Nissan to Roll Out Autopilot-Like Feature in Japan Nissan

Nissan to Roll Out Autopilot-Like Feature in Japan

The ProPilot system lets the Nissan Serena accelerate, brake and navigate bumper-to-bumper highway traffic in a single lane.

Nissan Wednesday rolled out new features that will let one of its minivans handle some driving on its own, as a similar system made by US-based Tesla is probed over crashes.

Japan's number-two automaker said its ProPilot system was designed to let its newest Serena model, which is scheduled to go on sale in Japan in late August, accelerate, brake and navigate bumper-to-bumper highway traffic in a single lane.

The technology, which relies on an internal camera to gauge the vehicle's location, will be available in the minivan next month.

But Nissan warned it was still some way off its goal to put fully self-driving cars on the road by 2020, when Tokyo hosts the summer Olympics.

Automakers are focused on creating fully autonomous cars, which would allow drivers to read, watch a movie, or even send emails, but the idea has sparked safety concerns.

Japanese firms, including Nissan and rivals Toyota and Honda, have been taking a gradual approach, focusing on aspects such as self-parking and crash-avoidance technology.

"The point is it's not fully autonomous driving, but driver assistance technology, so it can't handle everything for you," Hideyuki Sakamoto, a Nissan executive vice president, told reporters Wednesday.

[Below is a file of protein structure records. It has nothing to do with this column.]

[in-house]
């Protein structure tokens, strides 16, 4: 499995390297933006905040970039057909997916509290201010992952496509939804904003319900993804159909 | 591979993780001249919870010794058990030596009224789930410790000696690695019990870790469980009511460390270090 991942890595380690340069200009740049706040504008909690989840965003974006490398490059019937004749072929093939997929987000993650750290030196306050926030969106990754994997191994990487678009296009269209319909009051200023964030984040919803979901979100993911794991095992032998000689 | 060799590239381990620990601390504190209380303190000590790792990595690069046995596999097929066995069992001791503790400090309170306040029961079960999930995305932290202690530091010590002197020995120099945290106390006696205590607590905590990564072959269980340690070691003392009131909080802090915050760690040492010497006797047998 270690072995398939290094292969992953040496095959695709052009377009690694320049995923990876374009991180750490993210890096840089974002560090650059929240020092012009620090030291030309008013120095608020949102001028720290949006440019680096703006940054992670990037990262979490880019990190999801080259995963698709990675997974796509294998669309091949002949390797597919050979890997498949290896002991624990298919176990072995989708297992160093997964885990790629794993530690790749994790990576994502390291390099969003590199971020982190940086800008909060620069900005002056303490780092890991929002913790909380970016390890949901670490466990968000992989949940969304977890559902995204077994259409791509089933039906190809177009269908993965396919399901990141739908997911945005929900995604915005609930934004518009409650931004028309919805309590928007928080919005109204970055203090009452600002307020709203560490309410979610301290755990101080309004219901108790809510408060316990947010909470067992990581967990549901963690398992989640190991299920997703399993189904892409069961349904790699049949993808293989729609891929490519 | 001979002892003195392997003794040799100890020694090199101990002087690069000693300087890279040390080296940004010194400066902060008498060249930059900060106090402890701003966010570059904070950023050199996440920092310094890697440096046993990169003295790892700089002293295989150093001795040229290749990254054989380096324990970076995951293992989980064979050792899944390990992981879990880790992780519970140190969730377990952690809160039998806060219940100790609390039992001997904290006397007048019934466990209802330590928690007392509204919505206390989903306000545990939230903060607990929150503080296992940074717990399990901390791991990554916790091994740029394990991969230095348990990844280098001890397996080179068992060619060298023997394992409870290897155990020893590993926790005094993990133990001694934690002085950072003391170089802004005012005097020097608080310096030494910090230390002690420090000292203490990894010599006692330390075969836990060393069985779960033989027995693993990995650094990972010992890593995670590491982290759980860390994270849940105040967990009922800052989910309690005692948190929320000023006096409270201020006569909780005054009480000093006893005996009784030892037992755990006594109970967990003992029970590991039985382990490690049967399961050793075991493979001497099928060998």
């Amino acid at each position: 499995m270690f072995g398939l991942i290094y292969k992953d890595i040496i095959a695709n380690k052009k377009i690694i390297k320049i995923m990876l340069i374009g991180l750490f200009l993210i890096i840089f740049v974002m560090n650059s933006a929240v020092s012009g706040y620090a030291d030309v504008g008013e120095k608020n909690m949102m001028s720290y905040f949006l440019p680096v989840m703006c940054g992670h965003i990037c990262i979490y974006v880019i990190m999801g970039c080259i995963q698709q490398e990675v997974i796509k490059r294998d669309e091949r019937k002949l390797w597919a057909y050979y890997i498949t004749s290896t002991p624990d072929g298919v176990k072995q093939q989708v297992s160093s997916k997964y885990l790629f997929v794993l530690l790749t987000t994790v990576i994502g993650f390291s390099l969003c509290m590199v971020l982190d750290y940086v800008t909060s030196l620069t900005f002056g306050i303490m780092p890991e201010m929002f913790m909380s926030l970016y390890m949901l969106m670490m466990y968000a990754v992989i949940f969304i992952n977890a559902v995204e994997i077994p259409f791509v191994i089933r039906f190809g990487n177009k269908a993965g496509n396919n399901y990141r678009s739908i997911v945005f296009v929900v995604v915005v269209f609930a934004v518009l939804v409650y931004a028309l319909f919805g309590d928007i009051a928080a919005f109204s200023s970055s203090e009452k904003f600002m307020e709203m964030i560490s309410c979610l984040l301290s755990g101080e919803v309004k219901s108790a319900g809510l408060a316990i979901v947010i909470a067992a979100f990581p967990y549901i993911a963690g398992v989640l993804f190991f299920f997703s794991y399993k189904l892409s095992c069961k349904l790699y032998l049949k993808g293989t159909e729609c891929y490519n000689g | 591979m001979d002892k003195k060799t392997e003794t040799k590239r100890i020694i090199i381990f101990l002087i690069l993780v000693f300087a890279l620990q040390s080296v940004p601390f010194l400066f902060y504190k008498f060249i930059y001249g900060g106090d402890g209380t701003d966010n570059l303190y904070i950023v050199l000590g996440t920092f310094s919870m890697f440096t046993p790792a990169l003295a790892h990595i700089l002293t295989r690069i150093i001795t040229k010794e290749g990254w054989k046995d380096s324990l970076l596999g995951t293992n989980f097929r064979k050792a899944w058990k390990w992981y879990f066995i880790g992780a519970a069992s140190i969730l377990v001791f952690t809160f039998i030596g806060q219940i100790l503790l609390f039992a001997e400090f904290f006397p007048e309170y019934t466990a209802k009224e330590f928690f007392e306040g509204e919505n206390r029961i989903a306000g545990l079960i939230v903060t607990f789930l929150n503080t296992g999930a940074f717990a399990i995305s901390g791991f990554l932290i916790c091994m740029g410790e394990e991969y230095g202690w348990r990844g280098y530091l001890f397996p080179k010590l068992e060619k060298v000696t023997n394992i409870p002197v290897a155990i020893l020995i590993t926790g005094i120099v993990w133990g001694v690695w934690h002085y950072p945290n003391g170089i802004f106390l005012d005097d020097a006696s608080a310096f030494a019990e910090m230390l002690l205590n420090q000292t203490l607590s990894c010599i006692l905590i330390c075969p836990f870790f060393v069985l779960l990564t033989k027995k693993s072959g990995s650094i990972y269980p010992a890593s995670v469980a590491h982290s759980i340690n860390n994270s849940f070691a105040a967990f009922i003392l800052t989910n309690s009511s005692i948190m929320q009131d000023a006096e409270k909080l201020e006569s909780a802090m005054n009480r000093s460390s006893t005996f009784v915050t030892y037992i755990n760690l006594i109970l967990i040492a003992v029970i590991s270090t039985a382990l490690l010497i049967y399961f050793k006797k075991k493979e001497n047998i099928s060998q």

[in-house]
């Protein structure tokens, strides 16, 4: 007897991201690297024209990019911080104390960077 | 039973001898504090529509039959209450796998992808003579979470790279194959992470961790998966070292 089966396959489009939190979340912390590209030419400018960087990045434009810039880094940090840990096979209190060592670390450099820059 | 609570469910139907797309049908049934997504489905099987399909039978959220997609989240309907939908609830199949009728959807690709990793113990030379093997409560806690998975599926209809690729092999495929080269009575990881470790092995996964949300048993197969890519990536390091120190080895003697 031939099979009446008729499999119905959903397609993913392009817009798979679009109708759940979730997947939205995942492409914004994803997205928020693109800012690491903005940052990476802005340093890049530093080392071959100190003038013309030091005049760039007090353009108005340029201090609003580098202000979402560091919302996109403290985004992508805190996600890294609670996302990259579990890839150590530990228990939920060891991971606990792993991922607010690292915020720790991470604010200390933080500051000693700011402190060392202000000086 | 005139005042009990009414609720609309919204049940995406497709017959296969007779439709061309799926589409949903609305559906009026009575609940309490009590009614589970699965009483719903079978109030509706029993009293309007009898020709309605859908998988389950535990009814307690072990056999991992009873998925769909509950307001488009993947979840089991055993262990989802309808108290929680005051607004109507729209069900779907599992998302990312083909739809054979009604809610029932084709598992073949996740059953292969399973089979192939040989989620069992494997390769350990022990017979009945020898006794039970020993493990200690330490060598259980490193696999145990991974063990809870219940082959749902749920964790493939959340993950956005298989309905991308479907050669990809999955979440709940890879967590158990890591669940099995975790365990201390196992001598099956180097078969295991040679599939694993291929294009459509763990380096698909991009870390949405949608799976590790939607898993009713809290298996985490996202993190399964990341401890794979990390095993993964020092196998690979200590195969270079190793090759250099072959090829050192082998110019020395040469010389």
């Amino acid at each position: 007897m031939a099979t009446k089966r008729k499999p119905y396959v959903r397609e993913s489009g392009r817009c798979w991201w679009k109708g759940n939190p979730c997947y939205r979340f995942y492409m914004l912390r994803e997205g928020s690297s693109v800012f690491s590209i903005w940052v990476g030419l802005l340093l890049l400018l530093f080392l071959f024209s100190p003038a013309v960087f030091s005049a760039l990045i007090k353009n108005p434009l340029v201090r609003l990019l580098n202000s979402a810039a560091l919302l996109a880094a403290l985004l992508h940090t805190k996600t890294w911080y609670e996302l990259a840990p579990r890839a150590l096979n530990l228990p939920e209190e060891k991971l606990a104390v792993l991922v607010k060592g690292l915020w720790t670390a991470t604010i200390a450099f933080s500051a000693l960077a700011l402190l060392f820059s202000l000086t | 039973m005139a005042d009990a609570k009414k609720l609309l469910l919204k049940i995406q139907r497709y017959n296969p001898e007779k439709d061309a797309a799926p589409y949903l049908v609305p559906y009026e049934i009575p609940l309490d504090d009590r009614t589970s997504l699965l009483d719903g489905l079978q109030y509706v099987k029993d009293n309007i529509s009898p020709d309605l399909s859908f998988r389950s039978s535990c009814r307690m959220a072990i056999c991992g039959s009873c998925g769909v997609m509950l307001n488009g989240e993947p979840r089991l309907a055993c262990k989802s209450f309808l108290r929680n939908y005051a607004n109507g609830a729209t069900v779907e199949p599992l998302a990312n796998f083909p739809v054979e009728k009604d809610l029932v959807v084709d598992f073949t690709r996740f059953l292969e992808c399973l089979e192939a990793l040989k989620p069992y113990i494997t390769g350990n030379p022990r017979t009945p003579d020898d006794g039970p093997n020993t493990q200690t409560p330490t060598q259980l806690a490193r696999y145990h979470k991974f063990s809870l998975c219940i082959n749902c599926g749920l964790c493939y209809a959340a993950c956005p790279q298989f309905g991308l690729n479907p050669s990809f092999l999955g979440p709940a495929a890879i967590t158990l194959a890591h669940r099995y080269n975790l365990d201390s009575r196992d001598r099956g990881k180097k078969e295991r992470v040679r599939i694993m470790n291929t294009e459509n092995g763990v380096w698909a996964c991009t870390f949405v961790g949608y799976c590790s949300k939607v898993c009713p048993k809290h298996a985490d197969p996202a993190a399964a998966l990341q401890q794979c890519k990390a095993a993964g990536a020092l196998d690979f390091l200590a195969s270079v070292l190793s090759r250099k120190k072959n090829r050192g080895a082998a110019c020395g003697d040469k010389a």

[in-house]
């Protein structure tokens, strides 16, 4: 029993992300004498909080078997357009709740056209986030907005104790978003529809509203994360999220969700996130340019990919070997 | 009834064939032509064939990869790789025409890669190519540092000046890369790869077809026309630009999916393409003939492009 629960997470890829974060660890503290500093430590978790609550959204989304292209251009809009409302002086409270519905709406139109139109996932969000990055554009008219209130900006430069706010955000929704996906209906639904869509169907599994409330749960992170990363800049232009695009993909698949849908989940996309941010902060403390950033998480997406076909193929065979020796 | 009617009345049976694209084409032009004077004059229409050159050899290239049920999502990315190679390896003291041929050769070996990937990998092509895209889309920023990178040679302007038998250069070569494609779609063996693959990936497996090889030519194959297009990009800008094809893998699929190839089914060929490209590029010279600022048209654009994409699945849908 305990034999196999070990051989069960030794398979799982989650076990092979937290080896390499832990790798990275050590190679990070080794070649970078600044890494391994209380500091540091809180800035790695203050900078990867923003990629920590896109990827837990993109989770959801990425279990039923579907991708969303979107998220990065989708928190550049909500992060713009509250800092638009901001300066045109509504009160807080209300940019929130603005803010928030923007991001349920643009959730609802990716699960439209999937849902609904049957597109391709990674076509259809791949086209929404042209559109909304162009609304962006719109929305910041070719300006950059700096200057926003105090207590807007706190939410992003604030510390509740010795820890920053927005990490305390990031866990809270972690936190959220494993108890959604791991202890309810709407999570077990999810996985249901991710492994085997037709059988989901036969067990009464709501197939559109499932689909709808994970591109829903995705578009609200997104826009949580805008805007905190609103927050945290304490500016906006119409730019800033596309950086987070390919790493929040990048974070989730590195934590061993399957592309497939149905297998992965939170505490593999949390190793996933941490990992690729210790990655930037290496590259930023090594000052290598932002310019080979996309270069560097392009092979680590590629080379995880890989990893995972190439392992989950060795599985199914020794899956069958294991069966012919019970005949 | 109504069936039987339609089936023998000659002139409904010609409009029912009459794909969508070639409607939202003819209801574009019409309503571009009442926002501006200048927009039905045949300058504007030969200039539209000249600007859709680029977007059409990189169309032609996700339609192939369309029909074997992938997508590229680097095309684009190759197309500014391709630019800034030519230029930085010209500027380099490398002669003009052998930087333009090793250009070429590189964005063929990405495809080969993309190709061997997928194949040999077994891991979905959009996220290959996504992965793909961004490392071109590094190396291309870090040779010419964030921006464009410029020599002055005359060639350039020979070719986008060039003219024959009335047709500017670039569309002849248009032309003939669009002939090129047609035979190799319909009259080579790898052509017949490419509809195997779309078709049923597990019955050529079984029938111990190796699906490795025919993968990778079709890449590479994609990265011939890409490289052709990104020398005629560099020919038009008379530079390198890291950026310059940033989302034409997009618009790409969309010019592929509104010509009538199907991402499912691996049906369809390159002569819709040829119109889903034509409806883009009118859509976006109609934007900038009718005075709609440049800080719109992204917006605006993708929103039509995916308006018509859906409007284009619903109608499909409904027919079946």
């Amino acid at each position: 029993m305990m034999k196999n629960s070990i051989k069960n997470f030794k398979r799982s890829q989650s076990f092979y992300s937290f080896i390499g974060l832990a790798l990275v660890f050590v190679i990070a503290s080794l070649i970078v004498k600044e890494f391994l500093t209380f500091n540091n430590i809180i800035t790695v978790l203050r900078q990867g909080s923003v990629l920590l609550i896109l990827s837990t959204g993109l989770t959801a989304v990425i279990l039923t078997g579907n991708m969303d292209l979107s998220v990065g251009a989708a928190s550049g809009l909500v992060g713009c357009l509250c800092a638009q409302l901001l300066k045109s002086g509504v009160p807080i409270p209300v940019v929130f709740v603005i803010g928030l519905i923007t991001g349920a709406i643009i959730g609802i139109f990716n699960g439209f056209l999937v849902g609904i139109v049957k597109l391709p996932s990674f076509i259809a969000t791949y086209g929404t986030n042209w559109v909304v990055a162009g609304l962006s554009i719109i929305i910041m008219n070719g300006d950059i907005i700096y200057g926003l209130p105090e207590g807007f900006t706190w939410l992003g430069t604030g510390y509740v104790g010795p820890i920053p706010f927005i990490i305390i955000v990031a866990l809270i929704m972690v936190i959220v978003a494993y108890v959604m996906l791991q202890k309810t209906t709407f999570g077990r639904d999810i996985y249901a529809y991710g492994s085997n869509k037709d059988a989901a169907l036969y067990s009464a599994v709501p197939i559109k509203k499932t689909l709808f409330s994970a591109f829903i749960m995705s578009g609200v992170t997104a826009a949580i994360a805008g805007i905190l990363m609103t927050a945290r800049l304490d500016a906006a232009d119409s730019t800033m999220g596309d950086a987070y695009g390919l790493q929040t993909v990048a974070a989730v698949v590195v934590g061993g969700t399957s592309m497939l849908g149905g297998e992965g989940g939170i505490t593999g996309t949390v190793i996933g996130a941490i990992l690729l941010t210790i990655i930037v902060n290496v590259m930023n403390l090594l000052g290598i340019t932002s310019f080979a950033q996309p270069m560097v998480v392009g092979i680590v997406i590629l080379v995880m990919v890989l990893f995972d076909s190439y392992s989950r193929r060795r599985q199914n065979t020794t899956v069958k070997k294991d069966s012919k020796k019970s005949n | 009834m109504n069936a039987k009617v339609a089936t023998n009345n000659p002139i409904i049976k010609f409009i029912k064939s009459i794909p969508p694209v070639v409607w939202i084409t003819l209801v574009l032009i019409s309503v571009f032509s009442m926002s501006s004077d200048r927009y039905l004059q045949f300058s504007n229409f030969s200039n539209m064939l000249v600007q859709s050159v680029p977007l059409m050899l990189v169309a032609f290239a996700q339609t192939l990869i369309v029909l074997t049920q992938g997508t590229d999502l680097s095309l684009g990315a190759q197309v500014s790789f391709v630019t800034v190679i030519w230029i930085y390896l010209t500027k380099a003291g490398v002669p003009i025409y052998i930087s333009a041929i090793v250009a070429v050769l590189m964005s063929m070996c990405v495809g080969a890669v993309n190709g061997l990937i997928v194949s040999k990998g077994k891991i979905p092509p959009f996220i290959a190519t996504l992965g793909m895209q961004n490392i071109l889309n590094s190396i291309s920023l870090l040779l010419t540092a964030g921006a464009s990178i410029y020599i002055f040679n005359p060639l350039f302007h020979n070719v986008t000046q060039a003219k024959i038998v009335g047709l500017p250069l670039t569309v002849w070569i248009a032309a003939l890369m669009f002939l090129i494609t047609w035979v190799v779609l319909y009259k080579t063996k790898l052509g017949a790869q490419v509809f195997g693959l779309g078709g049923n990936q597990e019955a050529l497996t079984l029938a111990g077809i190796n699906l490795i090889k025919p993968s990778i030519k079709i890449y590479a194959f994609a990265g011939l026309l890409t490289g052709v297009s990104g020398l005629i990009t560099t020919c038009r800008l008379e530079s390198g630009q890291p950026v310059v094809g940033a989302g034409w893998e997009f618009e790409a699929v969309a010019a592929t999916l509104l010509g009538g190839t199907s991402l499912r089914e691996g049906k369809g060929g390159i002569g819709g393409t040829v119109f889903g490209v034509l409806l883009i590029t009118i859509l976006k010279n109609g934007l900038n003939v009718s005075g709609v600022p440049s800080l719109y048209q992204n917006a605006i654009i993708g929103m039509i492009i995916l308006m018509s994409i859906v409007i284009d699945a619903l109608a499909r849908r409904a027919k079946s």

The rollout came as US highway safety officials investigate two crashes, including a fatal accident, involving cars made by Tesla that may have been operating on its pioneering self-drive Autopilot technology.

Tesla boss Elon Musk has defended the company's technology -- the most advanced driver-assist system currently available to consumers -- as on the balance safer than regular cars.

But worries have mounted that the feature has faults, including not being able to recognise cars halted on the road, and that drivers are being lulled into a false sense of safety and not watching the road.

Copyright Agence France-Presse, 2016

Hide comments

Comments

  • Allowed HTML tags: <em> <strong> <blockquote> <br> <p>

Plain text

  • No HTML tags allowed.
  • Web page addresses and e-mail addresses turn into links automatically.
  • Lines and paragraphs break automatically.
Publish